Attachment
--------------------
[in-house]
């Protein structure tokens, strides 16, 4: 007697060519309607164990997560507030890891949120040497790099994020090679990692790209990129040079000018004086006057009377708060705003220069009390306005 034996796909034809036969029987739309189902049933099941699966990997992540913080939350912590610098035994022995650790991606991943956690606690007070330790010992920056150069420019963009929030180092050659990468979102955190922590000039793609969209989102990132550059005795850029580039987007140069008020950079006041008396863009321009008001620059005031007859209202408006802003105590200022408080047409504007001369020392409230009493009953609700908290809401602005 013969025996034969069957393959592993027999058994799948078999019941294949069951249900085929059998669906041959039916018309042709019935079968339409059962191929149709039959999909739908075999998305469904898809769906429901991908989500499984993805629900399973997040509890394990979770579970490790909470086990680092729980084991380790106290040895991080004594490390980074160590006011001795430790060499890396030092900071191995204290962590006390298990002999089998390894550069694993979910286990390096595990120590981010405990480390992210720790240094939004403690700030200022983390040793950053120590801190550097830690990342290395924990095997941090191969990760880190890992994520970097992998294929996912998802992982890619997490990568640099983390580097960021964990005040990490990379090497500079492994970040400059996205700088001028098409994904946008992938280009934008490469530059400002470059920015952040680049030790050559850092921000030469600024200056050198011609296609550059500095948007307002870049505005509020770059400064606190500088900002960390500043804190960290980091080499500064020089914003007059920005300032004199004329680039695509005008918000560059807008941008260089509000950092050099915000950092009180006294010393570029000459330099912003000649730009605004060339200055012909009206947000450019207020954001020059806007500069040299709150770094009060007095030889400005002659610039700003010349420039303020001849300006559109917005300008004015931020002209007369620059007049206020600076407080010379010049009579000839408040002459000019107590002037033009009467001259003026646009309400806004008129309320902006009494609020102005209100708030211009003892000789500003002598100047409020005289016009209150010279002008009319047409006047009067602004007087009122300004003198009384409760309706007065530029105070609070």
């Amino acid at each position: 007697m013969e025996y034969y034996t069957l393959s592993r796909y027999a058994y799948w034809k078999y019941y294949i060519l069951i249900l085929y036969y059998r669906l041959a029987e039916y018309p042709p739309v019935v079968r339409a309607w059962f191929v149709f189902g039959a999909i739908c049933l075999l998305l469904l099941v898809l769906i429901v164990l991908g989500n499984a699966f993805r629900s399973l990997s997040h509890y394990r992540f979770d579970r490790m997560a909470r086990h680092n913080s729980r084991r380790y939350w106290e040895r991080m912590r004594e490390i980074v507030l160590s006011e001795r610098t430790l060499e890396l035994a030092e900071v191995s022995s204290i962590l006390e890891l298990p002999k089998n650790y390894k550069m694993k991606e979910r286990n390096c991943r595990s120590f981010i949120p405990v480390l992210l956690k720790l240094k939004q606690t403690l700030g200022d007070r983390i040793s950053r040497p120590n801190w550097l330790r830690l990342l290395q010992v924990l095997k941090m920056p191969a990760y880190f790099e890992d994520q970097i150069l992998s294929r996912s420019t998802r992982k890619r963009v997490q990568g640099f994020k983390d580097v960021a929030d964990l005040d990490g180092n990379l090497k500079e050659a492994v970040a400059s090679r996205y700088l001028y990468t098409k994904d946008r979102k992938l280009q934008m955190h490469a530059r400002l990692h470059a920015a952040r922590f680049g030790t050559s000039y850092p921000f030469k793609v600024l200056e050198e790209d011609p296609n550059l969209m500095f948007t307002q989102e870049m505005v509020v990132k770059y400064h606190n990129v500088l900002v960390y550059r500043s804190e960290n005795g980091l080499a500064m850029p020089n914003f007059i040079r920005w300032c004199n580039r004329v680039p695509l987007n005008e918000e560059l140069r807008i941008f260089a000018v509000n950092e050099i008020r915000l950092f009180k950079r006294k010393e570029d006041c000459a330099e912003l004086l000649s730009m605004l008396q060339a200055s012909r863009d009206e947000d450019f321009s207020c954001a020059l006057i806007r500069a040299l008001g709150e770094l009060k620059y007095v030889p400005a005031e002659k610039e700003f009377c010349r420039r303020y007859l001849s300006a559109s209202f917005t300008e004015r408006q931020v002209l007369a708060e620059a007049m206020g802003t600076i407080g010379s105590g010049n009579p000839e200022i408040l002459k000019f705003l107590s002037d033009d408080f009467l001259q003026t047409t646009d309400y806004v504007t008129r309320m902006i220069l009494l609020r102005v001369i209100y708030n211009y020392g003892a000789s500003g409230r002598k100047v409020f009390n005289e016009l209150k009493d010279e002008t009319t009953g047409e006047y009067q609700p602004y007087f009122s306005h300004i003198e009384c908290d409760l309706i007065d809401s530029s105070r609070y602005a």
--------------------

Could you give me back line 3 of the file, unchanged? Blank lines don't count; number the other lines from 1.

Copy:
């Amino acid at each position: 007697m013969e025996y034969y034996t069957l393959s592993r796909y027999a058994y799948w034809k078999y019941y294949i060519l069951i249900l085929y036969y059998r669906l041959a029987e039916y018309p042709p739309v019935v079968r339409a309607w059962f191929v149709f189902g039959a999909i739908c049933l075999l998305l469904l099941v898809l769906i429901v164990l991908g989500n499984a699966f993805r629900s399973l990997s997040h509890y394990r992540f979770d579970r490790m997560a909470r086990h680092n913080s729980r084991r380790y939350w106290e040895r991080m912590r004594e490390i980074v507030l160590s006011e001795r610098t430790l060499e890396l035994a030092e900071v191995s022995s204290i962590l006390e890891l298990p002999k089998n650790y390894k550069m694993k991606e979910r286990n390096c991943r595990s120590f981010i949120p405990v480390l992210l956690k720790l240094k939004q606690t403690l700030g200022d007070r983390i040793s950053r040497p120590n801190w550097l330790r830690l990342l290395q010992v924990l095997k941090m920056p191969a990760y880190f790099e890992d994520q970097i150069l992998s294929r996912s420019t998802r992982k890619r963009v997490q990568g640099f994020k983390d580097v960021a929030d964990l005040d990490g180092n990379l090497k500079e050659a492994v970040a400059s090679r996205y700088l001028y990468t098409k994904d946008r979102k992938l280009q934008m955190h490469a530059r400002l990692h470059a920015a952040r922590f680049g030790t050559s000039y850092p921000f030469k793609v600024l200056e050198e790209d011609p296609n550059l969209m500095f948007t307002q989102e870049m505005v509020v990132k770059y400064h606190n990129v500088l900002v960390y550059r500043s804190e960290n005795g980091l080499a500064m850029p020089n914003f007059i040079r920005w300032c004199n580039r004329v680039p695509l987007n005008e918000e560059l140069r807008i941008f260089a000018v509000n950092e050099i008020r915000l950092f009180k950079r006294k010393e570029d006041c000459a330099e912003l004086l000649s730009m605004l008396q060339a200055s012909r863009d009206e947000d450019f321009s207020c954001a020059l006057i806007r500069a040299l008001g709150e770094l009060k620059y007095v030889p400005a005031e002659k610039e700003f009377c010349r420039r303020y007859l001849s300006a559109s209202f917005t300008e004015r408006q931020v002209l007369a708060e620059a007049m206020g802003t600076i407080g010379s105590g010049n009579p000839e200022i408040l002459k000019f705003l107590s002037d033009d408080f009467l001259q003026t047409t646009d309400y806004v504007t008129r309320m902006i220069l009494l609020r102005v001369i209100y708030n211009y020392g003892a000789s500003g409230r002598k100047v409020f009390n005289e016009l209150k009493d010279e002008t009319t009953g047409e006047y009067q609700p602004y007087f009122s306005h300004i003198e009384c908290d409760l309706i007065d809401s530029s105070r609070y602005a």